There is not a single piece of legislation that deals directly with bullying and harassment at work, but there are many laws that can provide you with a remedy for bullying and harassment. Unfortunately, most of the legal framework does not prevent bullying, but rather provides you with compensation after you have been bullied.
Under section 26 of the Equality Act 2010, harassment is defined as unwanted conduct that has the purpose or effect of violating the dignity of people in the workplace or of creating an intimidating, hostile, degrading, humiliating or offensive environment. To be protected under the Equality Act 2010, the harassment must be related to a protected characteristic. Harassment includes bullying if it relates to one of the protected characteristics listed above. Even if the harassment does not relate to a protected characteristic, you are protected by the Protection from harassment Act 1997.
This guide provides you with critical information on your legal rights, with templates and tactics to help you raise a grievance about bullying and harassment, as well as the stress that it causes.
The Disciplinary Hearing by: Employee Rescue £17.99
Your Employer can discipline you for conduct, capability or some other substantial reason. This book provides all the information, templates and guidelines that you need to help you through the disciplinary hearing.
What is a Disciplinary Hearing?
A disciplinary hearing is a meeting facilitated by your Employer to discuss allegations against you and to give you an opportunity to respond to those allegations. Your Employer can discipline you for conduct, capability or some other substantial reason. S13 (4) Employment Relations Act 1999 says that a disciplinary hearing is a hearing which could result in the administration of a formal warning to a worker by his employer, the taking of some other action in respect of a worker by his employer, or the confirmation of a warning issued or some other action taken. In 48 pages, this e-book guides you through your legal rights throughout the process, with tips, templates and tactics on what to do and how to protect yourself.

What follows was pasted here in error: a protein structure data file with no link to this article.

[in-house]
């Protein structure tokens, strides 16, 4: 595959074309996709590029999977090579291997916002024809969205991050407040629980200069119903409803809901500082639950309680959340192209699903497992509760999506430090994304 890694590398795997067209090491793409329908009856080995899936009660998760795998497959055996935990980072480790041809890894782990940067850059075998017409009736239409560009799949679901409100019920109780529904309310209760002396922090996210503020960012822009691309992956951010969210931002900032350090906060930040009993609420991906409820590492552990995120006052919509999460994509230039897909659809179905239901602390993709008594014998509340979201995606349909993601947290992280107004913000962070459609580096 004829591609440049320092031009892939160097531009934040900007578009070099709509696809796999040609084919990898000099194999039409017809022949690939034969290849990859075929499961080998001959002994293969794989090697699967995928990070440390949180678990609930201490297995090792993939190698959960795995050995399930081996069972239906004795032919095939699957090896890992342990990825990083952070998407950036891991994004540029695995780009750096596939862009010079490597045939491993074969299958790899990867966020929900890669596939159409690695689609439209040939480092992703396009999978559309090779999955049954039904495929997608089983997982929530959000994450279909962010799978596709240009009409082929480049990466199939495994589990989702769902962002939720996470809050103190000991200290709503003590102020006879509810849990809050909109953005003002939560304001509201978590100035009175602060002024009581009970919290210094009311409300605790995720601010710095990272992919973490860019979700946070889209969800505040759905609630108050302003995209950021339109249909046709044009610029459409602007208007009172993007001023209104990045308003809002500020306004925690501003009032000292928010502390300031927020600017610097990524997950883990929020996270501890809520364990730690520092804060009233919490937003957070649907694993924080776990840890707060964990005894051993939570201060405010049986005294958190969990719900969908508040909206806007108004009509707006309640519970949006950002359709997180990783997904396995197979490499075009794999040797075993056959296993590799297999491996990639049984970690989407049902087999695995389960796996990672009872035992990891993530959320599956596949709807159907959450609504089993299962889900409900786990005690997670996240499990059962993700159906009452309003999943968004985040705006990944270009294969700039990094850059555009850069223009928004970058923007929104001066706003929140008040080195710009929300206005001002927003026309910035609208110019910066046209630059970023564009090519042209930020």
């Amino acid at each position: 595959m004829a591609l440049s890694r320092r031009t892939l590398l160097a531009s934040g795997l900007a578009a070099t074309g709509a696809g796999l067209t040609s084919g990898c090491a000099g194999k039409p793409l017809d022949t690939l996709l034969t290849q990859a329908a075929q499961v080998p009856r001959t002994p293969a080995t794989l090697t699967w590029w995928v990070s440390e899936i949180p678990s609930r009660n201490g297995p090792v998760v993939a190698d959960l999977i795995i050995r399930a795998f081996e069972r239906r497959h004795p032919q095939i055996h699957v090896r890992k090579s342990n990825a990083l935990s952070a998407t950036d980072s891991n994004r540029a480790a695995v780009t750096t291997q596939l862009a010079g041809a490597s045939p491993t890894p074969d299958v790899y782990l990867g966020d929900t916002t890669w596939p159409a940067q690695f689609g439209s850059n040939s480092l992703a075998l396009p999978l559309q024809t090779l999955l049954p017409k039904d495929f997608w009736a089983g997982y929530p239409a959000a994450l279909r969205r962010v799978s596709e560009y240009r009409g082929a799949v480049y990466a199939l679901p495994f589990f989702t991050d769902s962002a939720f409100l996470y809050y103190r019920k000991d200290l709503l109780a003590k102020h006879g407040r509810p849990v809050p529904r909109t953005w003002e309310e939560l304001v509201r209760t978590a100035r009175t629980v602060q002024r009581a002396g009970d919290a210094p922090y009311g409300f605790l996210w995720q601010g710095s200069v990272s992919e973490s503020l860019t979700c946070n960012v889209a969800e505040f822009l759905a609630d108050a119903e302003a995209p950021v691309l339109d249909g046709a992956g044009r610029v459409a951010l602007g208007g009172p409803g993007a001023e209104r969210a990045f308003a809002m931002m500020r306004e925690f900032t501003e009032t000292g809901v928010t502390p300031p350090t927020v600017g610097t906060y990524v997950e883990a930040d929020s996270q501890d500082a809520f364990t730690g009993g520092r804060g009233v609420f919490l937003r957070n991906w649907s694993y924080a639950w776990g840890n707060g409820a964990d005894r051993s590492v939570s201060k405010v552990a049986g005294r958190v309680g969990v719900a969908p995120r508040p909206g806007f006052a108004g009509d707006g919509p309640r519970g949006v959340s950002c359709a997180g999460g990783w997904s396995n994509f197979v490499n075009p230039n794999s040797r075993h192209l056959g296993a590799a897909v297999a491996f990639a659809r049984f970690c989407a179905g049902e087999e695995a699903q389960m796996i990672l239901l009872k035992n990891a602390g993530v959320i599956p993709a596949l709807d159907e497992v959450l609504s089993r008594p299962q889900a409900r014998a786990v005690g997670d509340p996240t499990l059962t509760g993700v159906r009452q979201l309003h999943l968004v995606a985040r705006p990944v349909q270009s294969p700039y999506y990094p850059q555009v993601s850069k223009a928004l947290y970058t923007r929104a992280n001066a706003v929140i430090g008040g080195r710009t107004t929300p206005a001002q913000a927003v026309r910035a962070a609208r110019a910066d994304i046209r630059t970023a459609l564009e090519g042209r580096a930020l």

This guide gives you valuable guidance on the entire process. It is essential if you want to give yourself the best chance of a good outcome, and to have a strong employment tribunal claim or settlement if you should have to leave your job. The guide is your essential step-by-step guide to the Disciplinary Hearing Process. It is supplemented by free information on the I don’t want to lose my job section of the website. It covers everything you need to know, taking you quickly and simply through essential information on;
- How to write your statement of defence
- How to prepare for the disciplinary hearing
- Your right to be accompanied
- The evidence against you
- The allegations against you
- Witness Statements
And much more……
How to write a grievance that gets you what you want by: Employee Rescue £25.00
Write a grievance that gets you what you want
The guide provides in depth direction on writing your grievance including explanations of the law. It shows you how to draft a compelling grievance and includes templates and precedents for different types of grievance.
The ACAS Code of Practice on Discipline and Grievance Procedures sets out the recommended procedure when dealing with grievances. It is accompanied by the guide to Discipline and Grievances at work, which provides directions for you and your employer on addressing a grievance at work. The ACAS Code says that a grievance is a concern, problem or complaint that you can raise with your employer. It provides a list of issues that may cause grievances including;
- terms and conditions of employment
- health and safety
- work place relationships
- bullying and harassment
- new working practices
- working environment
- organisational change
You may also have a problem with a client or a customer. The ACAS Guide says that these should be treated in the same way as grievances within the organisation. This list is not exhaustive, and the definition is so wide that it covers almost all issues that you could have with your employer. The Code applies equally to management and employees. You should always try to resolve problems informally before raising a grievance.
How to survive a criminal charge, conviction or caution at work by: Employee Rescue £9.99
You can be disciplined and ultimately lose your job for criminal offences occurring at work and outside work. This guide takes you through your rights and the options available to you in such a situation.
Criminal charge, conviction, caution or police investigation
If you have received a criminal charge, conviction, been cautioned or are the subject of a police investigation at work, then this is the guide for you. ACAS says that just because you are charged with or convicted of a criminal offence, received a caution or are the subject of a police investigation, is not enough in itself for disciplinary action to be taken against you. Your Employer needs to consider the impact of the charge or conviction on your ability to do the job, and whether the charge or conviction impacts on your work relationships and/or customers.
If the outcome of your Employers investigation shows that some disciplinary action is necessary, your employer does not have to await the outcome of prosecution before starting the disciplinary procedure. The police should not be asked to conduct any investigation on behalf of your employer, neither should they be present at any meeting or disciplinary meeting.
This e-book provides you with essential information and guidance on;
- Your right to silence
- How to deal with a charge or conviction
- How to deal with custody or remand
- Frustration of contract
And much more.